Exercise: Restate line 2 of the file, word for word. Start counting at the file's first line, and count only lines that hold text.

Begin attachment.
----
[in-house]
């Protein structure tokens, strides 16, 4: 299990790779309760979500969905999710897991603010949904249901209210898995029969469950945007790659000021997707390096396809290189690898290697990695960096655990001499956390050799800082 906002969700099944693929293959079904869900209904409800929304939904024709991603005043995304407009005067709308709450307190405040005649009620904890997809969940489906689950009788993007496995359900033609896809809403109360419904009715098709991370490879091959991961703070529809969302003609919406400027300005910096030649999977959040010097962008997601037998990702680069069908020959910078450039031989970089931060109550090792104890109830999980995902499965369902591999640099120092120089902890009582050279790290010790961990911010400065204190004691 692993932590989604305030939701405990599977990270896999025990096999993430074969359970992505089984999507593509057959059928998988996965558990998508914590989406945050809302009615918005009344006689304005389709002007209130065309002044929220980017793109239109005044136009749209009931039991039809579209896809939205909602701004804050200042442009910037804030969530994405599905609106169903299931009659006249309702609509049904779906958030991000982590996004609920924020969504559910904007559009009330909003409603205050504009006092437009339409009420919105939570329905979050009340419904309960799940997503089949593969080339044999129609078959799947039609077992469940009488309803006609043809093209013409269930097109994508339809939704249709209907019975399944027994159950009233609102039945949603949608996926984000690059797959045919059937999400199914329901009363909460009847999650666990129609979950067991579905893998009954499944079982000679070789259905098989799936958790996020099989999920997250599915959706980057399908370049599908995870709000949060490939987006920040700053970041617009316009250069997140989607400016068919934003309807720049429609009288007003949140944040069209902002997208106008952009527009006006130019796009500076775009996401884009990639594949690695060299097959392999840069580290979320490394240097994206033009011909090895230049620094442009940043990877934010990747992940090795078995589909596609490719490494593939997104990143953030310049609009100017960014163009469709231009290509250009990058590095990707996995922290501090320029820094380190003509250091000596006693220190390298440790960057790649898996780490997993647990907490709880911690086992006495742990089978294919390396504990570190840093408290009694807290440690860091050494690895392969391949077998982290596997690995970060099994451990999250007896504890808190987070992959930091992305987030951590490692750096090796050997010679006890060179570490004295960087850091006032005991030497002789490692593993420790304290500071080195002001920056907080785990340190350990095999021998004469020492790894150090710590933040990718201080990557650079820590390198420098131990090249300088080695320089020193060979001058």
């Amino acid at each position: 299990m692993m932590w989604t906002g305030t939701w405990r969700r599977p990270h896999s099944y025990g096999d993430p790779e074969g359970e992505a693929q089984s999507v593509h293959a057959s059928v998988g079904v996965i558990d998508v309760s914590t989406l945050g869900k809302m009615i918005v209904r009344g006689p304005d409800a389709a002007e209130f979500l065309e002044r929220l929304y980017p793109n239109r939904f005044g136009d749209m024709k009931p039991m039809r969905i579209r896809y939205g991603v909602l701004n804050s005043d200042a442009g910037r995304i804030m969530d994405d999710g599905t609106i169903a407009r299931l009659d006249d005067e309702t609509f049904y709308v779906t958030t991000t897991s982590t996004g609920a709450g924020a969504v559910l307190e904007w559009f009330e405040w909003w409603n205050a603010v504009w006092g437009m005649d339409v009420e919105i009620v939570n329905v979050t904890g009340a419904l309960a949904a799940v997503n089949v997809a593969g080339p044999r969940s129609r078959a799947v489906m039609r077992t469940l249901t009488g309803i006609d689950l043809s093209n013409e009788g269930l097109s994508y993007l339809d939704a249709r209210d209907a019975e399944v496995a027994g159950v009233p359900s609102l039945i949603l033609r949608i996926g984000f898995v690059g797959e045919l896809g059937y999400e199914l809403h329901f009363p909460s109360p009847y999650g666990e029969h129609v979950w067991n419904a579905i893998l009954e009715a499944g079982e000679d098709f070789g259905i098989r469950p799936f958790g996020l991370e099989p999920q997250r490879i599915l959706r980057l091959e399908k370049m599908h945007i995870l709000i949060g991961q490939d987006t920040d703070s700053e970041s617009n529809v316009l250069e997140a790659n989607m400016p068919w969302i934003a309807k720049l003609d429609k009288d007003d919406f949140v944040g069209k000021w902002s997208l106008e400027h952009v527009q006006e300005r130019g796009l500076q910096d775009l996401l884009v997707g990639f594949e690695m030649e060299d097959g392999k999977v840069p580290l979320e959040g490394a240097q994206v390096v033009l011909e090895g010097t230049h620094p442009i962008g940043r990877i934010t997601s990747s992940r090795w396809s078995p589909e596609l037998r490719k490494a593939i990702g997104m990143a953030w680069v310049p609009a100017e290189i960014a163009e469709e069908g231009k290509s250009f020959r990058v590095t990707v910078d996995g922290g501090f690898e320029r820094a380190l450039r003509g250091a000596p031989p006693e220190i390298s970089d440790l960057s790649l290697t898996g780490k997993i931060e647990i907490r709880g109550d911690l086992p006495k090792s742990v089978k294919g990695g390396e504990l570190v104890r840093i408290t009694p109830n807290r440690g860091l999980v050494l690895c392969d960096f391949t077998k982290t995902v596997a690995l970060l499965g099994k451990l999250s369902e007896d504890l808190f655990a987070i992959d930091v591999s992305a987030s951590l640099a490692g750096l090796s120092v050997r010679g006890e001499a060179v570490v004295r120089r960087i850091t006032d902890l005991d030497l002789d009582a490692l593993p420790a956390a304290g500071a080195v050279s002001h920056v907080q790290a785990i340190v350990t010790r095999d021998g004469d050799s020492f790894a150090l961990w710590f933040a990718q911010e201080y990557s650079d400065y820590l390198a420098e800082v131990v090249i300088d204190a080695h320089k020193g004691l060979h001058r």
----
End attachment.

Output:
């Protein structure tokens, strides 16, 4: 299990790779309760979500969905999710897991603010949904249901209210898995029969469950945007790659000021997707390096396809290189690898290697990695960096655990001499956390050799800082 906002969700099944693929293959079904869900209904409800929304939904024709991603005043995304407009005067709308709450307190405040005649009620904890997809969940489906689950009788993007496995359900033609896809809403109360419904009715098709991370490879091959991961703070529809969302003609919406400027300005910096030649999977959040010097962008997601037998990702680069069908020959910078450039031989970089931060109550090792104890109830999980995902499965369902591999640099120092120089902890009582050279790290010790961990911010400065204190004691 692993932590989604305030939701405990599977990270896999025990096999993430074969359970992505089984999507593509057959059928998988996965558990998508914590989406945050809302009615918005009344006689304005389709002007209130065309002044929220980017793109239109005044136009749209009931039991039809579209896809939205909602701004804050200042442009910037804030969530994405599905609106169903299931009659006249309702609509049904779906958030991000982590996004609920924020969504559910904007559009009330909003409603205050504009006092437009339409009420919105939570329905979050009340419904309960799940997503089949593969080339044999129609078959799947039609077992469940009488309803006609043809093209013409269930097109994508339809939704249709209907019975399944027994159950009233609102039945949603949608996926984000690059797959045919059937999400199914329901009363909460009847999650666990129609979950067991579905893998009954499944079982000679070789259905098989799936958790996020099989999920997250599915959706980057399908370049599908995870709000949060490939987006920040700053970041617009316009250069997140989607400016068919934003309807720049429609009288007003949140944040069209902002997208106008952009527009006006130019796009500076775009996401884009990639594949690695060299097959392999840069580290979320490394240097994206033009011909090895230049620094442009940043990877934010990747992940090795078995589909596609490719490494593939997104990143953030310049609009100017960014163009469709231009290509250009990058590095990707996995922290501090320029820094380190003509250091000596006693220190390298440790960057790649898996780490997993647990907490709880911690086992006495742990089978294919390396504990570190840093408290009694807290440690860091050494690895392969391949077998982290596997690995970060099994451990999250007896504890808190987070992959930091992305987030951590490692750096090796050997010679006890060179570490004295960087850091006032005991030497002789490692593993420790304290500071080195002001920056907080785990340190350990095999021998004469020492790894150090710590933040990718201080990557650079820590390198420098131990090249300088080695320089020193060979001058």